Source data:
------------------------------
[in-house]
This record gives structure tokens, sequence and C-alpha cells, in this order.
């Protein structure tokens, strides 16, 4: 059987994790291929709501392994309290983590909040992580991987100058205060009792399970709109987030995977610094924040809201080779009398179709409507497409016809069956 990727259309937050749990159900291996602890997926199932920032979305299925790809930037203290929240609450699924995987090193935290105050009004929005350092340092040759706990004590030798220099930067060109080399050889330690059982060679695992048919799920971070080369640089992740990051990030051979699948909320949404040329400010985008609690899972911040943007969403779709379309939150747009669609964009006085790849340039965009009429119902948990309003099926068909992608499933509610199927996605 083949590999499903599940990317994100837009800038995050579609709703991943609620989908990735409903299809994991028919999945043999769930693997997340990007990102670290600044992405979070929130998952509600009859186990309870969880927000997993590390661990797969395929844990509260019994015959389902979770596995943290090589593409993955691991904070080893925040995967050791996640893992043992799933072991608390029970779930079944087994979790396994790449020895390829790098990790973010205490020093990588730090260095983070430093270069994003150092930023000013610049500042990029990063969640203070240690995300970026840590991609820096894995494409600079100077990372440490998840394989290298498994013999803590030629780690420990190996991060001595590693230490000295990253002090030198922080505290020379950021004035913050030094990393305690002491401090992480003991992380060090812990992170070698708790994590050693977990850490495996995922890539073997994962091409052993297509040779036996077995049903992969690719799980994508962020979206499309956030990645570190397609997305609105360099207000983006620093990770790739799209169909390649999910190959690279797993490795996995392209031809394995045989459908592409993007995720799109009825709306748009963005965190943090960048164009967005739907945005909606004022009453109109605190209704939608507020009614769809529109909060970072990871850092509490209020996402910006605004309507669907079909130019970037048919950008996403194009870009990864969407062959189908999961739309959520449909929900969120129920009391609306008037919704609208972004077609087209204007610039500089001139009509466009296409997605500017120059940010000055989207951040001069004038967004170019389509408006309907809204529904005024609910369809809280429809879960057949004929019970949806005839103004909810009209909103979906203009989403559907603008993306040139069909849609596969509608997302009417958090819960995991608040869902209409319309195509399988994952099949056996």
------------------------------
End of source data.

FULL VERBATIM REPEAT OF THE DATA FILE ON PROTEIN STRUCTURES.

[in-house]
This record gives structure tokens, sequence and C-alpha cells, in this order.
């Protein structure tokens, strides 16, 4: 059987994790291929709501392994309290983590909040992580991987100058205060009792399970709109987030995977610094924040809201080779009398179709409507497409016809069956 990727259309937050749990159900291996602890997926199932920032979305299925790809930037203290929240609450699924995987090193935290105050009004929005350092340092040759706990004590030798220099930067060109080399050889330690059982060679695992048919799920971070080369640089992740990051990030051979699948909320949404040329400010985008609690899972911040943007969403779709379309939150747009669609964009006085790849340039965009009429119902948990309003099926068909992608499933509610199927996605 083949590999499903599940990317994100837009800038995050579609709703991943609620989908990735409903299809994991028919999945043999769930693997997340990007990102670290600044992405979070929130998952509600009859186990309870969880927000997993590390661990797969395929844990509260019994015959389902979770596995943290090589593409993955691991904070080893925040995967050791996640893992043992799933072991608390029970779930079944087994979790396994790449020895390829790098990790973010205490020093990588730090260095983070430093270069994003150092930023000013610049500042990029990063969640203070240690995300970026840590991609820096894995494409600079100077990372440490998840394989290298498994013999803590030629780690420990190996991060001595590693230490000295990253002090030198922080505290020379950021004035913050030094990393305690002491401090992480003991992380060090812990992170070698708790994590050693977990850490495996995922890539073997994962091409052993297509040779036996077995049903992969690719799980994508962020979206499309956030990645570190397609997305609105360099207000983006620093990770790739799209169909390649999910190959690279797993490795996995392209031809394995045989459908592409993007995720799109009825709306748009963005965190943090960048164009967005739907945005909606004022009453109109605190209704939608507020009614769809529109909060970072990871850092509490209020996402910006605004309507669907079909130019970037048919950008996403194009870009990864969407062959189908999961739309959520449909929900969120129920009391609306008037919704609208972004077609087209204007610039500089001139009509466009296409997605500017120059940010000055989207951040001069004038967004170019389509408006309907809204529904005024609910369809809280429809879960057949004929019970949806005839103004909810009209909103979906203009989403559907603008993306040139069909849609596969509608997302009417958090819960995991608040869902209409319309195509399988994952099949056996």